Enrichment Education

Black students more likely to be balancing life responsibilities beyond coursework: Gallup

These demands have led nearly half of Black students with personal responsibilities to consider stopping coursework.
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Story at a glance

  • Twenty-two percent of Black college students report being caregivers compared with 11 percent of other students. 

  • Forty-six percent of Black students have considered stopping their course work within the past six months.

  • Students underscored the importance of more flexibility in schedules and course delivery as key factors to maintain enrollment in programs.

More than one third of Black students pursuing a bachelor’s degree have major life responsibilities outside of their classwork that compete for their time, energy and attention, according to a new study carried out by Gallup and the Lumina Foundation.

These competing responsibilities have led 46 percent of Black students to consider stopping their coursework within the past six months.

More than 20 percent of Black students said they’re caregivers, compared with just 11 percent of other students. Twenty percent of Black students also have a full-time job, compared with 11 percent of other respondents.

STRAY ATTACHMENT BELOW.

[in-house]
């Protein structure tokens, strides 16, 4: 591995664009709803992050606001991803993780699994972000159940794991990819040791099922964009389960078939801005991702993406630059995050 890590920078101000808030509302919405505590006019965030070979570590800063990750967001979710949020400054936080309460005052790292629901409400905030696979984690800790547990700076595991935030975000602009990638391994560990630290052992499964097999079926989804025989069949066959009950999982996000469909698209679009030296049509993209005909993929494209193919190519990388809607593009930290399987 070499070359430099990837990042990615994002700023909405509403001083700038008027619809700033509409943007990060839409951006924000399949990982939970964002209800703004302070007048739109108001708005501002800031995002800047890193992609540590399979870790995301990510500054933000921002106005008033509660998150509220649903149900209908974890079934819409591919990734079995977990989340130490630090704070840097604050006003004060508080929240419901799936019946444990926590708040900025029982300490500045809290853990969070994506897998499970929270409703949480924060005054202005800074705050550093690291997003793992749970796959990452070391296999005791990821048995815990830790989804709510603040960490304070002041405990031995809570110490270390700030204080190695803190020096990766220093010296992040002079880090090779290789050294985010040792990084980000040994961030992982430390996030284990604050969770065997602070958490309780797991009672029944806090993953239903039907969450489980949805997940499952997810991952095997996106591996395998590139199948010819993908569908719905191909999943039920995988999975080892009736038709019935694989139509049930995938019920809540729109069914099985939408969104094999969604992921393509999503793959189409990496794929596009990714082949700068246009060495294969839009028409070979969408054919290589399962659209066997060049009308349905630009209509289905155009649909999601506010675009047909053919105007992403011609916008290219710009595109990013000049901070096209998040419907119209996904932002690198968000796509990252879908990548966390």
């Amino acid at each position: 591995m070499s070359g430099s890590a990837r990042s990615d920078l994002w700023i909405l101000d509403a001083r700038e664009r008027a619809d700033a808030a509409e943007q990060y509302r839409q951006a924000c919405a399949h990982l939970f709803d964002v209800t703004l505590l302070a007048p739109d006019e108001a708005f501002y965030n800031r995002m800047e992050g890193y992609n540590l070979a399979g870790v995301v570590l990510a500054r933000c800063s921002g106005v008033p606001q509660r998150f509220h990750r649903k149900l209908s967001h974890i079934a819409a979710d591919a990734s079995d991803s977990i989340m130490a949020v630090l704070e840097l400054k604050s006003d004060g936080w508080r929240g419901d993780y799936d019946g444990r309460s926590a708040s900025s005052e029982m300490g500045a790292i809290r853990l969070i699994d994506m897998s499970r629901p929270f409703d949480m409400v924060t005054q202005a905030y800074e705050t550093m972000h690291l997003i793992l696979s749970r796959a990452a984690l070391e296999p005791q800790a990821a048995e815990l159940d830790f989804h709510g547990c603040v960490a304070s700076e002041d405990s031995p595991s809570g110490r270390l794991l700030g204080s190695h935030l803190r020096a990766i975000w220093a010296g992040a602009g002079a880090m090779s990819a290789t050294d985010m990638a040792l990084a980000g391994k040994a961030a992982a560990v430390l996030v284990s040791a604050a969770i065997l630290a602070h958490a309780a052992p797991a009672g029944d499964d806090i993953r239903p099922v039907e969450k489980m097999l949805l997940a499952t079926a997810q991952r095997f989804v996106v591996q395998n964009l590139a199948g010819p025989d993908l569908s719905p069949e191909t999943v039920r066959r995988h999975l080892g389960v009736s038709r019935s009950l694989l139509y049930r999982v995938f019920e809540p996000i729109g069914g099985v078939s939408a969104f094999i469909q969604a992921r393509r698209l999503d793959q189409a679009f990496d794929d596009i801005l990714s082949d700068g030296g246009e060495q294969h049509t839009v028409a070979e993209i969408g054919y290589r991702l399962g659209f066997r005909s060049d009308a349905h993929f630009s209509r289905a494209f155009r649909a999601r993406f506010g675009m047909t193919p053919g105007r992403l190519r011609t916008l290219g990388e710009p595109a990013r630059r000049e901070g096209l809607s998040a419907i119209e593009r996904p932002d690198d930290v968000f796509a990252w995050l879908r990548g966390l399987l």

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The results highlight challenges many Black bachelor’s students face when attempting to balance their studies with other life obligations.

Black students also have lower six-year completion rates for any type of degree or certificate compared with students in other racial and ethnic groups, thanks to barriers like high financial cost and racial discrimination, according to the report. 

Of the 22 percent of Black students who are caregivers, 15 percent care for adult family members and 11 percent are parents or guardians for children. 

According to respondents, several steps could be taken to help Black students stay in school.

“A majority of Black bachelor’s students (59 [percent]) say greater flexibility in their work or personal schedule is very important to remaining enrolled, vs. 37 [percent] of other students. Almost half of Black students (47 [percent]) say flexibility in course delivery — including remote learning options — is very important, vs. 29 [percent] of other students,” report authors wrote.

Black students also stressed the importance of financial aid or scholarships, commitment to finishing the program as fast as possible and support from a school counselor or mental health professional, among other factors.

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